Your reasons for using Tinder shape your dating experience

Are you using an online app to find potential partners? Why? Are you looking for love? Hoping to have fun? Or maybe you don’t want to feel lonely and are just hoping to avoid any rejection and embarrassment?

People have many different reasons why they choose to date, and why they use online dating apps. In a set of studies, researchers at York University set out to uncover whether these reasons matter. Do people's reasons for using Tinder help determine how much they enjoy the experience and successful they are at finding potential partners and going on dates?

People’s reasons for making choices or goals can often be categorized along two dimensions: approach and avoidance. Approach goals focus on gaining positive outcomes. For dating, these might be goals like trying to have new experiences and connect with other people or hoping to find love. Avoidance goals, on the other hand, focus on avoiding negative experiences. For dating, these might be goals like trying to avoid being lonely or hoping not to feel rejected or embarrassed.

To understand the role of approach and avoidance goals in online dating, researchers asked participants to report on their reasons for using Tinder as well as their experiences with Tinder. What did they find? People with more approach goals, such as wanting to have fun or have new experiences, had more positive beliefs about the people on Tinder. They thought Tinder would have people they would be interested in; people who had the traits they were looking for in a potential partner. People who had more avoidance goals were more anxious about using Tinder and were more worried about what people on Tinder would think of them.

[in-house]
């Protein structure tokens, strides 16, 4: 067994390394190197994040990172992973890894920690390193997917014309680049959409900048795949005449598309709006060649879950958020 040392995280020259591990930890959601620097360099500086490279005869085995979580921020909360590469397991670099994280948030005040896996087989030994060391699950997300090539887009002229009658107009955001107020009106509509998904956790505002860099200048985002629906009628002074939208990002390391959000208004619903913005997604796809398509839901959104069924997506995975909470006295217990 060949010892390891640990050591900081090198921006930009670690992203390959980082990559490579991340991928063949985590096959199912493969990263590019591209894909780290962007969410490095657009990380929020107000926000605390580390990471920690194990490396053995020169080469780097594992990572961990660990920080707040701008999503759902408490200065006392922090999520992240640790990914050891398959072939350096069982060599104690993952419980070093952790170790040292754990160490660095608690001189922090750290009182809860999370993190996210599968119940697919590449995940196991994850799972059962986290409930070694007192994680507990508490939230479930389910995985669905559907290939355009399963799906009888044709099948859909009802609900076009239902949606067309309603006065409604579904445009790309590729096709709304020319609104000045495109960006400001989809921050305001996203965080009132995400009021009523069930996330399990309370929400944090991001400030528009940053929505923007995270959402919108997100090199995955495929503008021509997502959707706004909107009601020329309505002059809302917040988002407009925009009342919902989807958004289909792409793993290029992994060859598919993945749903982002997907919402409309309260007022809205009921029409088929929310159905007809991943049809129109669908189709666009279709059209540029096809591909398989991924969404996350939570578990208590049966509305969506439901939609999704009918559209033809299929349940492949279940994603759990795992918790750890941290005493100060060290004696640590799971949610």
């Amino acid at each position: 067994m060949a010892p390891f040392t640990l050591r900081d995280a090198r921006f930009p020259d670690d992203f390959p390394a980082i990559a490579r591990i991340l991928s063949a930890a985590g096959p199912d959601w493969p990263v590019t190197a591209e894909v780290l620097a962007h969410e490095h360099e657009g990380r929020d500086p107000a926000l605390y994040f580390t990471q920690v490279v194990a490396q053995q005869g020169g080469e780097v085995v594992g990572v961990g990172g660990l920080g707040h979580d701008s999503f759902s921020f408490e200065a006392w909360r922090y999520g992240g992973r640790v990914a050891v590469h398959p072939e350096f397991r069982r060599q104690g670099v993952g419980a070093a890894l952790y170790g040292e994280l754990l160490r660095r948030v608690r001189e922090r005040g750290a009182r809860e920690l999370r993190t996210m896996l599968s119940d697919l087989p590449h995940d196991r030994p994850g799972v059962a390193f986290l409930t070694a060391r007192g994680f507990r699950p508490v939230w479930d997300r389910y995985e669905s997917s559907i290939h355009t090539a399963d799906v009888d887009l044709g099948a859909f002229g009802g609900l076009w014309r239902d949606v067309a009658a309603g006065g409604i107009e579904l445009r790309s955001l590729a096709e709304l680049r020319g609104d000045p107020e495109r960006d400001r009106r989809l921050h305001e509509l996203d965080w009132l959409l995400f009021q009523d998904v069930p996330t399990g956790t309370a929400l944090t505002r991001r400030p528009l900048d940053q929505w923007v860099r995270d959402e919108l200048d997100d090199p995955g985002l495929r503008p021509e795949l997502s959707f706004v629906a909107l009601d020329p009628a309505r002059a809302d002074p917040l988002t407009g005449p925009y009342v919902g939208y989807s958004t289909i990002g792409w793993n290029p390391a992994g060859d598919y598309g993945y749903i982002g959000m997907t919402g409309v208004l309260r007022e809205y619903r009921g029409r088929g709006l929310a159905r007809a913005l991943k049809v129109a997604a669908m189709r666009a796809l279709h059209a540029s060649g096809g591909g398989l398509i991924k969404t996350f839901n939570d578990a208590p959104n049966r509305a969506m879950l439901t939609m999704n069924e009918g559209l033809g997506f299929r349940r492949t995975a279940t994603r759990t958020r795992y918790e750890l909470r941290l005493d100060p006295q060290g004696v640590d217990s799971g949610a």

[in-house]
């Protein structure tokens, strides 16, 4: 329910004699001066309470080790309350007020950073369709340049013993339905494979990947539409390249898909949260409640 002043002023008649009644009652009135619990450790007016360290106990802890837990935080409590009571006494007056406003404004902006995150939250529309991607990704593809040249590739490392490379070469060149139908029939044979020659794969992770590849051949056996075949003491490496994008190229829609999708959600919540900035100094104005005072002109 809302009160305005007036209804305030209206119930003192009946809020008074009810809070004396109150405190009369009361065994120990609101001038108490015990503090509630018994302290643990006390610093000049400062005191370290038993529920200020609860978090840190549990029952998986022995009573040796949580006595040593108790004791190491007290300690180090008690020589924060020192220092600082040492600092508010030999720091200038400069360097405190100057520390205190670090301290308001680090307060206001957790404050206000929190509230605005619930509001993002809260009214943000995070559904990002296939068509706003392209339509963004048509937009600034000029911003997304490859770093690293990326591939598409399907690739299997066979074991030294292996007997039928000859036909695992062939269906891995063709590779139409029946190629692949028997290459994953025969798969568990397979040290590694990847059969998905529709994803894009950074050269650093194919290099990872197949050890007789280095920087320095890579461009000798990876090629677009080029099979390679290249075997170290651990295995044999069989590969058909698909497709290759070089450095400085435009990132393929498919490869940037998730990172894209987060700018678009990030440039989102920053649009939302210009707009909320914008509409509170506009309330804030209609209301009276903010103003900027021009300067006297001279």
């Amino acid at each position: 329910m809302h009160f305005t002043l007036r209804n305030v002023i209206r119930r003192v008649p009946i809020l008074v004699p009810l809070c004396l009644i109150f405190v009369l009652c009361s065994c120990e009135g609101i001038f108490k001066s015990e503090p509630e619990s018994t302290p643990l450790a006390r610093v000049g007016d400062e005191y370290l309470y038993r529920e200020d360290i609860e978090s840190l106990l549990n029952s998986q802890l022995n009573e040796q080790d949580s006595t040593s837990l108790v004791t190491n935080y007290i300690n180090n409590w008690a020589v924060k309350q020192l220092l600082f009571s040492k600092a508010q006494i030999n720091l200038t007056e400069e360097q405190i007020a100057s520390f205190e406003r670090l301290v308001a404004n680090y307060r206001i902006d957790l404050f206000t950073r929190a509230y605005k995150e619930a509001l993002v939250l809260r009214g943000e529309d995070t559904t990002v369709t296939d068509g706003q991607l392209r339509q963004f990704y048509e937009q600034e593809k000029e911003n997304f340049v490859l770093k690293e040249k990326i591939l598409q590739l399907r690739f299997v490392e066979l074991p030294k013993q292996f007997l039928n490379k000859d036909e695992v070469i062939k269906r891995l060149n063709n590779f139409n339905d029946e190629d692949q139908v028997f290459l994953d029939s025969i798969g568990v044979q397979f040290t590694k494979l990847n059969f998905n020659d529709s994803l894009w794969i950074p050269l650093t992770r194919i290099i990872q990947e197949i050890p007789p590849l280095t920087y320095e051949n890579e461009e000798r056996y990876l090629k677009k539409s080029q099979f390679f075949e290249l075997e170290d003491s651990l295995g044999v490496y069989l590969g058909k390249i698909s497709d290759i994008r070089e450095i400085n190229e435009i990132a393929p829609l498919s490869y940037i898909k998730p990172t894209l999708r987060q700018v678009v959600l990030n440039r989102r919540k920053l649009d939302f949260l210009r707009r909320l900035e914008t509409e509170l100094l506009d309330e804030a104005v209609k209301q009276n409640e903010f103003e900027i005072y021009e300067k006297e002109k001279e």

Did people’s reasons for using Tinder matter for dating success? People who had more approach goals thought they were having more dating success on Tinder and actually were going on more second dates than people who were less approach-oriented. People with more avoidance goals thought that they were having less dating success and actually did have fewer romantic partners than people who were less avoidance-oriented.

Why do reasons or goals for dating matter? Goals shape perceptions and guide behavior—when you are focused on gaining positive outcomes, you seek them out and are more likely to see the possibilities of positivity in an experience. If you think that dating will be a fun experience, you’re more likely to say yes to a potential date and have a positive attitude about it. When you are focused on avoiding negative experiences, you are more likely to behave in ways that minimize the negative, rather than maximize the positive. If you are worried about being rejected or embarrassed, you are less likely to say yes to dates that have the potential for rejection, and when you do say yes, you may find yourself spending the time together being wary of possible embarrassing situations, rather than seeking out fun experiences with the person.

This research links approach and avoidance goals with online dating, but these goals also play a role in many other areas of our lives, from how we cultivate and maintain relationships to our level of sexual desire.